Mayor Adler addresses Austin’s sharing economy

Rajya Atluri

Austin Mayor Steve Adler discussed aspects of the city’s sharing economy and its relationship with local government Thursday.

“As we move forward in the 21st century, we’re going to have to find what is the intersection of sharing economies and government regulation,” Adler said. “It’s going to take companies and governments that can sit down and work together to find the best way to maximize the economies and the platforms that will still allow the government to be able to deal with safety issues. We haven’t figured out that place right now.”

Adler spoke at an event hosted by The Texas Tribune and moderated by its CEO, Evan Smith. Smith said many who were opposed to the city’s ride-hailing regulations are concerned for Austin’s reputation as an innovation, tech and disruption capital taking a hit. Austin should be a city that embraces the “new world,” but the current ride-hailing situation does not reflect that value, Smith said.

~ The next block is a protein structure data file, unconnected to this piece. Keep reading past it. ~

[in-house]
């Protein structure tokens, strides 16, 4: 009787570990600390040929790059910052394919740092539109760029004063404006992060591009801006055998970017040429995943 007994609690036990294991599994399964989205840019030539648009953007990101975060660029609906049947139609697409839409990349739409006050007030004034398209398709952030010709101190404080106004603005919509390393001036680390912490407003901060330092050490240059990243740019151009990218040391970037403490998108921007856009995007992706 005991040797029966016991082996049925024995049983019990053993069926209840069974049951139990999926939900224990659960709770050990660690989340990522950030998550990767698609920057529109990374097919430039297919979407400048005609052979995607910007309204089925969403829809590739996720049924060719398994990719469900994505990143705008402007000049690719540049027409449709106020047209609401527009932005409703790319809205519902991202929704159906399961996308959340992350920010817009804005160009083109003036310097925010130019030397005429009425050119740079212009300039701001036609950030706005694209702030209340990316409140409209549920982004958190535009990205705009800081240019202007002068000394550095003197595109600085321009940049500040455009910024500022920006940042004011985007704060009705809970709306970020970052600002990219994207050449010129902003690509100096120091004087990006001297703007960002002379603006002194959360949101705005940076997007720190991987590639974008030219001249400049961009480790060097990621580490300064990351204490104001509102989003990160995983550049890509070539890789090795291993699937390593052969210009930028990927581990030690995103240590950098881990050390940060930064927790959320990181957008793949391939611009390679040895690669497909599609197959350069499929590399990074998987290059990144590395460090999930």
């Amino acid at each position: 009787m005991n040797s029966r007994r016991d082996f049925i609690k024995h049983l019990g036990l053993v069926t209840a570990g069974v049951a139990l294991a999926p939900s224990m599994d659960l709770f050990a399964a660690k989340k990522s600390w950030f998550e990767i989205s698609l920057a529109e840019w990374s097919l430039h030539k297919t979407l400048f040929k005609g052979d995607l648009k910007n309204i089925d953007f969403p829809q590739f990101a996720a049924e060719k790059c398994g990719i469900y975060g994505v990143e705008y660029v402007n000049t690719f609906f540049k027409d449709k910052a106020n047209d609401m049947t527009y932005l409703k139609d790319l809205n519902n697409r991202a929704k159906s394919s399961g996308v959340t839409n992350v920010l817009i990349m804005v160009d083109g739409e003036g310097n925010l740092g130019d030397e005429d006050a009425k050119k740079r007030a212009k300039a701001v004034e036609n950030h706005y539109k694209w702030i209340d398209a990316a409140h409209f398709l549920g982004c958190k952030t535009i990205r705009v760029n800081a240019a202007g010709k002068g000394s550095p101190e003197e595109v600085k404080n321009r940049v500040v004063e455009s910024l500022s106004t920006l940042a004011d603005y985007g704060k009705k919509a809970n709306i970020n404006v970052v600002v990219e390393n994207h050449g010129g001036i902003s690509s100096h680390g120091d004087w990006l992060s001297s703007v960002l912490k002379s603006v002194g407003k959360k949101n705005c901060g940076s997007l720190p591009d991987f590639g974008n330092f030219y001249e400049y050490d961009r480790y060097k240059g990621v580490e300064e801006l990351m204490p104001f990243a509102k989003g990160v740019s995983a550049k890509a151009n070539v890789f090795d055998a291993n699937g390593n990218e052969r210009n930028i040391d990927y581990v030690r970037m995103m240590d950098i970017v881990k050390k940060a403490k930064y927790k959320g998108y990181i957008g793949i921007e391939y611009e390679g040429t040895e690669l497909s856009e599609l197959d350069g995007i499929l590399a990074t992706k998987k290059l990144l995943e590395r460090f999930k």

“On ride-hailing and on short term rentals, Austin appears to be hostile to the sharing economy,” Smith said. “Austin … ought to embrace the sharing economy — it’s entirely consistent with the zeitgeist of this city, and yet, at least to the outside eye on ride-hailing and on short term rentals, we appear to be hostile to the very thing that we ought to be about.”

Adler said Austin is not hostile to the sharing economy and the local government is going to do everything it can to appear welcoming.

“Austin needs to be the proving ground that can actually establish whether there’s a sustainable model of the sharing economy’s intersection with government,” Adler said.

Lorena Reyna, a TurnKey Vacation Rentals employee who attended the event, said there are better solutions to the short-term rental problems the city is facing.

“The problem is the enforcement of neighborhood ordinances,” Reyna said. “I believe the city should put resources into enforcing those laws as opposed to an outright ban, which as we know, whenever there’s a ban on a sharing economy thing, it goes underground.”

Reyna said it is unfair to demonize the entire vacation rentals space when there are just a few that could be shut down.

“I believe in the sharing economy and having common sense policies that bolster it and protect people and protect property but don’t limit innovation,” Reyna said.